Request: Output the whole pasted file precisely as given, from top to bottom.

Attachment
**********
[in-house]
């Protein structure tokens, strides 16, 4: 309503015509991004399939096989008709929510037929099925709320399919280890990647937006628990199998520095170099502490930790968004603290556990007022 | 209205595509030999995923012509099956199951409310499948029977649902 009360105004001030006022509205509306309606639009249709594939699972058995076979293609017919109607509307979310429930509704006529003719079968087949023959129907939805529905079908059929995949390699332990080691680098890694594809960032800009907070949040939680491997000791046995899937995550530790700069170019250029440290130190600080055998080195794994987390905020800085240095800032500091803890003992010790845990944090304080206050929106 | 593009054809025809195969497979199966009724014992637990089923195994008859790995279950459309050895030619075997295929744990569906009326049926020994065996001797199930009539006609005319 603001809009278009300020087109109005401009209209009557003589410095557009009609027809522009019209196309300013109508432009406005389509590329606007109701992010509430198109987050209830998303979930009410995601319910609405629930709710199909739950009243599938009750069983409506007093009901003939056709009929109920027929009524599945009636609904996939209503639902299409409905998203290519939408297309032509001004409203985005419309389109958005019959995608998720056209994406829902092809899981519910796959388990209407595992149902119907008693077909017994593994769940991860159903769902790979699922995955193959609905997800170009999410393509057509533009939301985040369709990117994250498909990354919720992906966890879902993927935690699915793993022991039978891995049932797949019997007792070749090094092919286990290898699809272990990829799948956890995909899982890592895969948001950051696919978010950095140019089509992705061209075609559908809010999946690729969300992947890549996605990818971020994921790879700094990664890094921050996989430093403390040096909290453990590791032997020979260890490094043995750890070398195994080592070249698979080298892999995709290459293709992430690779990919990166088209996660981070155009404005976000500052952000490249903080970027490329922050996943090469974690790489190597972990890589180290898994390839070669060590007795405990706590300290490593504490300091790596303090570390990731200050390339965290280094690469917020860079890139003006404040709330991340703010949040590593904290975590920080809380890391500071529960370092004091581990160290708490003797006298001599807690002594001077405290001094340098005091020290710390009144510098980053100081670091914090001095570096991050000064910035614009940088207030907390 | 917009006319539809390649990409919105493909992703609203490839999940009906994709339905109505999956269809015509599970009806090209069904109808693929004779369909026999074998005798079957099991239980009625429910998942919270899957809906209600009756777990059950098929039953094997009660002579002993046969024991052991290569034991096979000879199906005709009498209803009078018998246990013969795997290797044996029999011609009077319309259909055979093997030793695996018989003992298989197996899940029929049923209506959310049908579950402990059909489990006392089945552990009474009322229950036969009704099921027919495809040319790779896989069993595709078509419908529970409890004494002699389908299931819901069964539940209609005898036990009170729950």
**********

[in-house]
């Protein structure tokens, strides 16, 4: 309503015509991004399939096989008709929510037929099925709320399919280890990647937006628990199998520095170099502490930790968004603290556990007022 | 209205595509030999995923012509099956199951409310499948029977649902 009360105004001030006022509205509306309606639009249709594939699972058995076979293609017919109607509307979310429930509704006529003719079968087949023959129907939805529905079908059929995949390699332990080691680098890694594809960032800009907070949040939680491997000791046995899937995550530790700069170019250029440290130190600080055998080195794994987390905020800085240095800032500091803890003992010790845990944090304080206050929106 | 593009054809025809195969497979199966009724014992637990089923195994008859790995279950459309050895030619075997295929744990569906009326049926020994065996001797199930009539006609005319 603001809009278009300020087109109005401009209209009557003589410095557009009609027809522009019209196309300013109508432009406005389509590329606007109701992010509430198109987050209830998303979930009410995601319910609405629930709710199909739950009243599938009750069983409506007093009901003939056709009929109920027929009524599945009636609904996939209503639902299409409905998203290519939408297309032509001004409203985005419309389109958005019959995608998720056209994406829902092809899981519910796959388990209407595992149902119907008693077909017994593994769940991860159903769902790979699922995955193959609905997800170009999410393509057509533009939301985040369709990117994250498909990354919720992906966890879902993927935690699915793993022991039978891995049932797949019997007792070749090094092919286990290898699809272990990829799948956890995909899982890592895969948001950051696919978010950095140019089509992705061209075609559908809010999946690729969300992947890549996605990818971020994921790879700094990664890094921050996989430093403390040096909290453990590791032997020979260890490094043995750890070398195994080592070249698979080298892999995709290459293709992430690779990919990166088209996660981070155009404005976000500052952000490249903080970027490329922050996943090469974690790489190597972990890589180290898994390839070669060590007795405990706590300290490593504490300091790596303090570390990731200050390339965290280094690469917020860079890139003006404040709330991340703010949040590593904290975590920080809380890391500071529960370092004091581990160290708490003797006298001599807690002594001077405290001094340098005091020290710390009144510098980053100081670091914090001095570096991050000064910035614009940088207030907390 | 917009006319539809390649990409919105493909992703609203490839999940009906994709339905109505999956269809015509599970009806090209069904109808693929004779369909026999074998005798079957099991239980009625429910998942919270899957809906209600009756777990059950098929039953094997009660002579002993046969024991052991290569034991096979000879199906005709009498209803009078018998246990013969795997290797044996029999011609009077319309259909055979093997030793695996018989003992298989197996899940029929049923209506959310049908579950402990059909489990006392089945552990009474009322229950036969009704099921027919495809040319790779896989069993595709078509419908529970409890004494002699389908299931819901069964539940209609005898036990009170729950």